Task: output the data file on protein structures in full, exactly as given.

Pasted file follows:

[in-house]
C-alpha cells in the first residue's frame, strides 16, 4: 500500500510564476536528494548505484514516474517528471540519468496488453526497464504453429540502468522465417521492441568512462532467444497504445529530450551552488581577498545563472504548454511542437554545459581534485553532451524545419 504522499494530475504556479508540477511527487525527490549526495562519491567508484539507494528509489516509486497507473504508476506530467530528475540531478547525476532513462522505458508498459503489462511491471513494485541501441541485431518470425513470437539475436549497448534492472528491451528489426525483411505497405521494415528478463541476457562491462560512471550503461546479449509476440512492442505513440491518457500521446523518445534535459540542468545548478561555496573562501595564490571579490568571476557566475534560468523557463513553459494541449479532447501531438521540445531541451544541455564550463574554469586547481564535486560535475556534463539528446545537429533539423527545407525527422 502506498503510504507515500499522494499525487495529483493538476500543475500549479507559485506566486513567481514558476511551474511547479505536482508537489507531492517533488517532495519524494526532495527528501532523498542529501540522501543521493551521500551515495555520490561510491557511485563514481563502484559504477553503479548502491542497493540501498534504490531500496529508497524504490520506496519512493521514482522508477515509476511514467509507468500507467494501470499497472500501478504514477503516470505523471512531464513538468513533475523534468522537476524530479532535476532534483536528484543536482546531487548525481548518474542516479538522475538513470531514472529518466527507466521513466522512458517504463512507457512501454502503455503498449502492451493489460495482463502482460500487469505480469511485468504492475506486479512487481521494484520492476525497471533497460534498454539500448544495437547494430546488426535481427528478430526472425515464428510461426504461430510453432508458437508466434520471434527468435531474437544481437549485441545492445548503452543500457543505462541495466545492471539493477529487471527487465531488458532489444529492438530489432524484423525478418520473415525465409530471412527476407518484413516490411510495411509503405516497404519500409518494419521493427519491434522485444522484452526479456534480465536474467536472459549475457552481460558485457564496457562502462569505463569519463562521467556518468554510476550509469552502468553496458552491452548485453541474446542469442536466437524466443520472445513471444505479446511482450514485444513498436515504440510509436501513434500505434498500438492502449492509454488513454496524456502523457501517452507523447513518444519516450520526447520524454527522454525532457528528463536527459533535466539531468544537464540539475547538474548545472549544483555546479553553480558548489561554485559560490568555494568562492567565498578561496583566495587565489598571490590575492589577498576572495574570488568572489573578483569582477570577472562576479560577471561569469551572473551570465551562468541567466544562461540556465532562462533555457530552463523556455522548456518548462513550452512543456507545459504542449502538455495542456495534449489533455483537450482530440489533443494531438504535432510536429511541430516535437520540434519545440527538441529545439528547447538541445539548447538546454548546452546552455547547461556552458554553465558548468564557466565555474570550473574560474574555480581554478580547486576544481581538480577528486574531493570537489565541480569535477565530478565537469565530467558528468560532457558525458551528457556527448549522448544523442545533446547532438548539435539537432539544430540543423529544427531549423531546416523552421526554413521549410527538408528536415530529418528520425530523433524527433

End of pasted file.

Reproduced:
[in-house]
C-alpha cells in the first residue's frame, strides 16, 4: 500500500510564476536528494548505484514516474517528471540519468496488453526497464504453429540502468522465417521492441568512462532467444497504445529530450551552488581577498545563472504548454511542437554545459581534485553532451524545419 504522499494530475504556479508540477511527487525527490549526495562519491567508484539507494528509489516509486497507473504508476506530467530528475540531478547525476532513462522505458508498459503489462511491471513494485541501441541485431518470425513470437539475436549497448534492472528491451528489426525483411505497405521494415528478463541476457562491462560512471550503461546479449509476440512492442505513440491518457500521446523518445534535459540542468545548478561555496573562501595564490571579490568571476557566475534560468523557463513553459494541449479532447501531438521540445531541451544541455564550463574554469586547481564535486560535475556534463539528446545537429533539423527545407525527422 502506498503510504507515500499522494499525487495529483493538476500543475500549479507559485506566486513567481514558476511551474511547479505536482508537489507531492517533488517532495519524494526532495527528501532523498542529501540522501543521493551521500551515495555520490561510491557511485563514481563502484559504477553503479548502491542497493540501498534504490531500496529508497524504490520506496519512493521514482522508477515509476511514467509507468500507467494501470499497472500501478504514477503516470505523471512531464513538468513533475523534468522537476524530479532535476532534483536528484543536482546531487548525481548518474542516479538522475538513470531514472529518466527507466521513466522512458517504463512507457512501454502503455503498449502492451493489460495482463502482460500487469505480469511485468504492475506486479512487481521494484520492476525497471533497460534498454539500448544495437547494430546488426535481427528478430526472425515464428510461426504461430510453432508458437508466434520471434527468435531474437544481437549485441545492445548503452543500457543505462541495466545492471539493477529487471527487465531488458532489444529492438530489432524484423525478418520473415525465409530471412527476407518484413516490411510495411509503405516497404519500409518494419521493427519491434522485444522484452526479456534480465536474467536472459549475457552481460558485457564496457562502462569505463569519463562521467556518468554510476550509469552502468553496458552491452548485453541474446542469442536466437524466443520472445513471444505479446511482450514485444513498436515504440510509436501513434500505434498500438492502449492509454488513454496524456502523457501517452507523447513518444519516450520526447520524454527522454525532457528528463536527459533535466539531468544537464540539475547538474548545472549544483555546479553553480558548489561554485559560490568555494568562492567565498578561496583566495587565489598571490590575492589577498576572495574570488568572489573578483569582477570577472562576479560577471561569469551572473551570465551562468541567466544562461540556465532562462533555457530552463523556455522548456518548462513550452512543456507545459504542449502538455495542456495534449489533455483537450482530440489533443494531438504535432510536429511541430516535437520540434519545440527538441529545439528547447538541445539548447538546454548546452546552455547547461556552458554553465558548468564557466565555474570550473574560474574555480581554478580547486576544481581538480577528486574531493570537489565541480569535477565530478565537469565530467558528468560532457558525458551528457556527448549522448544523442545533446547532438548539435539537432539544430540543423529544427531549423531546416523552421526554413521549410527538408528536415530529418528520425530523433524527433